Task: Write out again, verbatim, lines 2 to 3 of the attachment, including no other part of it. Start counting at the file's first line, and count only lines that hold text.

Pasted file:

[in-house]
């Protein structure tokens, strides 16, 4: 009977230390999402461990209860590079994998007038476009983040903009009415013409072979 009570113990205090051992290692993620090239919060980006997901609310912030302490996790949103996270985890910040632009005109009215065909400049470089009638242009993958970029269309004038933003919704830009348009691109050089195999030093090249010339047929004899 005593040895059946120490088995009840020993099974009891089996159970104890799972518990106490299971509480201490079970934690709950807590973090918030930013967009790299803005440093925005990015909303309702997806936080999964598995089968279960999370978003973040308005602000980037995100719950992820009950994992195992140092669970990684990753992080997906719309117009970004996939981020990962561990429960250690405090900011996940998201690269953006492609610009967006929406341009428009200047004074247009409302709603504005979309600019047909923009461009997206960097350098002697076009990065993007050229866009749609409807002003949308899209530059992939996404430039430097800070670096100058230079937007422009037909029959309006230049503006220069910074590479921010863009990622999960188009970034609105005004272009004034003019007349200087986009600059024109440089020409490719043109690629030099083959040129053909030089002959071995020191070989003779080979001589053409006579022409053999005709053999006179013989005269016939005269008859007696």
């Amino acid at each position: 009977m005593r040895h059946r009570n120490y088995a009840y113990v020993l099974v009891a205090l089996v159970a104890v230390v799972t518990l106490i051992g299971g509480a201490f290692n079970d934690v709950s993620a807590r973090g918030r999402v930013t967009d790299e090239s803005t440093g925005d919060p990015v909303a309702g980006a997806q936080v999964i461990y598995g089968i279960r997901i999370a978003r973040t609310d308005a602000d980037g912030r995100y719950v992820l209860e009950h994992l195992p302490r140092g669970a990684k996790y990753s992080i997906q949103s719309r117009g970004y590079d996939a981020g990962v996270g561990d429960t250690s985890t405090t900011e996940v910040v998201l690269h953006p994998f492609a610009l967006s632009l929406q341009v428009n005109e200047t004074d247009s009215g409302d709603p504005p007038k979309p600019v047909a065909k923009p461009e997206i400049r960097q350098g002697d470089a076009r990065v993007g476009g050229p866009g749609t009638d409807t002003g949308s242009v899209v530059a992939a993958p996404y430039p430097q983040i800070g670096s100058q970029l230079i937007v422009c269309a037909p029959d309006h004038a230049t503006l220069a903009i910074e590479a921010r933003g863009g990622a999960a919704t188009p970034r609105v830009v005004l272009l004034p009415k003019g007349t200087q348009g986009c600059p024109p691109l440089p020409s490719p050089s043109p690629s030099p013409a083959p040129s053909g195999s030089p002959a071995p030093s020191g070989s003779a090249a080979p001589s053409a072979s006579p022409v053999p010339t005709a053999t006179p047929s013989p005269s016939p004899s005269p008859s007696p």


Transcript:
């Protein structure tokens, strides 16, 4: 009977230390999402461990209860590079994998007038476009983040903009009415013409072979 009570113990205090051992290692993620090239919060980006997901609310912030302490996790949103996270985890910040632009005109009215065909400049470089009638242009993958970029269309004038933003919704830009348009691109050089195999030093090249010339047929004899 005593040895059946120490088995009840020993099974009891089996159970104890799972518990106490299971509480201490079970934690709950807590973090918030930013967009790299803005440093925005990015909303309702997806936080999964598995089968279960999370978003973040308005602000980037995100719950992820009950994992195992140092669970990684990753992080997906719309117009970004996939981020990962561990429960250690405090900011996940998201690269953006492609610009967006929406341009428009200047004074247009409302709603504005979309600019047909923009461009997206960097350098002697076009990065993007050229866009749609409807002003949308899209530059992939996404430039430097800070670096100058230079937007422009037909029959309006230049503006220069910074590479921010863009990622999960188009970034609105005004272009004034003019007349200087986009600059024109440089020409490719043109690629030099083959040129053909030089002959071995020191070989003779080979001589053409006579022409053999005709053999006179013989005269016939005269008859007696």
């Amino acid at each position: 009977m005593r040895h059946r009570n120490y088995a009840y113990v020993l099974v009891a205090l089996v159970a104890v230390v799972t518990l106490i051992g299971g509480a201490f290692n079970d934690v709950s993620a807590r973090g918030r999402v930013t967009d790299e090239s803005t440093g925005d919060p990015v909303a309702g980006a997806q936080v999964i461990y598995g089968i279960r997901i999370a978003r973040t609310d308005a602000d980037g912030r995100y719950v992820l209860e009950h994992l195992p302490r140092g669970a990684k996790y990753s992080i997906q949103s719309r117009g970004y590079d996939a981020g990962v996270g561990d429960t250690s985890t405090t900011e996940v910040v998201l690269h953006p994998f492609a610009l967006s632009l929406q341009v428009n005109e200047t004074d247009s009215g409302d709603p504005p007038k979309p600019v047909a065909k923009p461009e997206i400049r960097q350098g002697d470089a076009r990065v993007g476009g050229p866009g749609t009638d409807t002003g949308s242009v899209v530059a992939a993958p996404y430039p430097q983040i800070g670096s100058q970029l230079i937007v422009c269309a037909p029959d309006h004038a230049t503006l220069a903009i910074e590479a921010r933003g863009g990622a999960a919704t188009p970034r609105v830009v005004l272009l004034p009415k003019g007349t200087q348009g986009c600059p024109p691109l440089p020409s490719p050089s043109p690629s030099p013409a083959p040129s053909g195999s030089p002959a071995p030093s020191g070989s003779a090249a080979p001589s053409a072979s006579p022409v053999p010339t005709a053999t006179p047929s013989p005269s016939p004899s005269p008859s007696p």